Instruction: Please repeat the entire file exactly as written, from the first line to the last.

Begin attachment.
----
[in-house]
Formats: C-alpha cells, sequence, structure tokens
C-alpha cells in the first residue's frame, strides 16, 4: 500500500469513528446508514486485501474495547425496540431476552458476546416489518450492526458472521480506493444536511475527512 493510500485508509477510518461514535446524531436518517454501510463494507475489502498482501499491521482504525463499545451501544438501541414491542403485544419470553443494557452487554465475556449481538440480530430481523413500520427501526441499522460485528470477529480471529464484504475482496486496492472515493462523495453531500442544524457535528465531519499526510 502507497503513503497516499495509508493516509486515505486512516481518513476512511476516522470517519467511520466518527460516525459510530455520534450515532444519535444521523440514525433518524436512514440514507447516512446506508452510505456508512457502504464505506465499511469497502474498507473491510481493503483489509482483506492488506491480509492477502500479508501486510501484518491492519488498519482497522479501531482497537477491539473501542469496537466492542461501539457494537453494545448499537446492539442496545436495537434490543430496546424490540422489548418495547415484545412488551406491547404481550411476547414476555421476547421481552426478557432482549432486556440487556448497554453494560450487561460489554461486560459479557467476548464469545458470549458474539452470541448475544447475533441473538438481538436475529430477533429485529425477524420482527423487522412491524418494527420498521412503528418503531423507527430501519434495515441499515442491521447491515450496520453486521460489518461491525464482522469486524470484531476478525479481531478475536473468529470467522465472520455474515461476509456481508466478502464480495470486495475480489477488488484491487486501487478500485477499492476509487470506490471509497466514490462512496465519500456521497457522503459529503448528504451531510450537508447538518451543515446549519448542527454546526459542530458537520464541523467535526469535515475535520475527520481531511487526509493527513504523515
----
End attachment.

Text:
[in-house]
Formats: C-alpha cells, sequence, structure tokens
C-alpha cells in the first residue's frame, strides 16, 4: 500500500469513528446508514486485501474495547425496540431476552458476546416489518450492526458472521480506493444536511475527512 493510500485508509477510518461514535446524531436518517454501510463494507475489502498482501499491521482504525463499545451501544438501541414491542403485544419470553443494557452487554465475556449481538440480530430481523413500520427501526441499522460485528470477529480471529464484504475482496486496492472515493462523495453531500442544524457535528465531519499526510 502507497503513503497516499495509508493516509486515505486512516481518513476512511476516522470517519467511520466518527460516525459510530455520534450515532444519535444521523440514525433518524436512514440514507447516512446506508452510505456508512457502504464505506465499511469497502474498507473491510481493503483489509482483506492488506491480509492477502500479508501486510501484518491492519488498519482497522479501531482497537477491539473501542469496537466492542461501539457494537453494545448499537446492539442496545436495537434490543430496546424490540422489548418495547415484545412488551406491547404481550411476547414476555421476547421481552426478557432482549432486556440487556448497554453494560450487561460489554461486560459479557467476548464469545458470549458474539452470541448475544447475533441473538438481538436475529430477533429485529425477524420482527423487522412491524418494527420498521412503528418503531423507527430501519434495515441499515442491521447491515450496520453486521460489518461491525464482522469486524470484531476478525479481531478475536473468529470467522465472520455474515461476509456481508466478502464480495470486495475480489477488488484491487486501487478500485477499492476509487470506490471509497466514490462512496465519500456521497457522503459529503448528504451531510450537508447538518451543515446549519448542527454546526459542530458537520464541523467535526469535515475535520475527520481531511487526509493527513504523515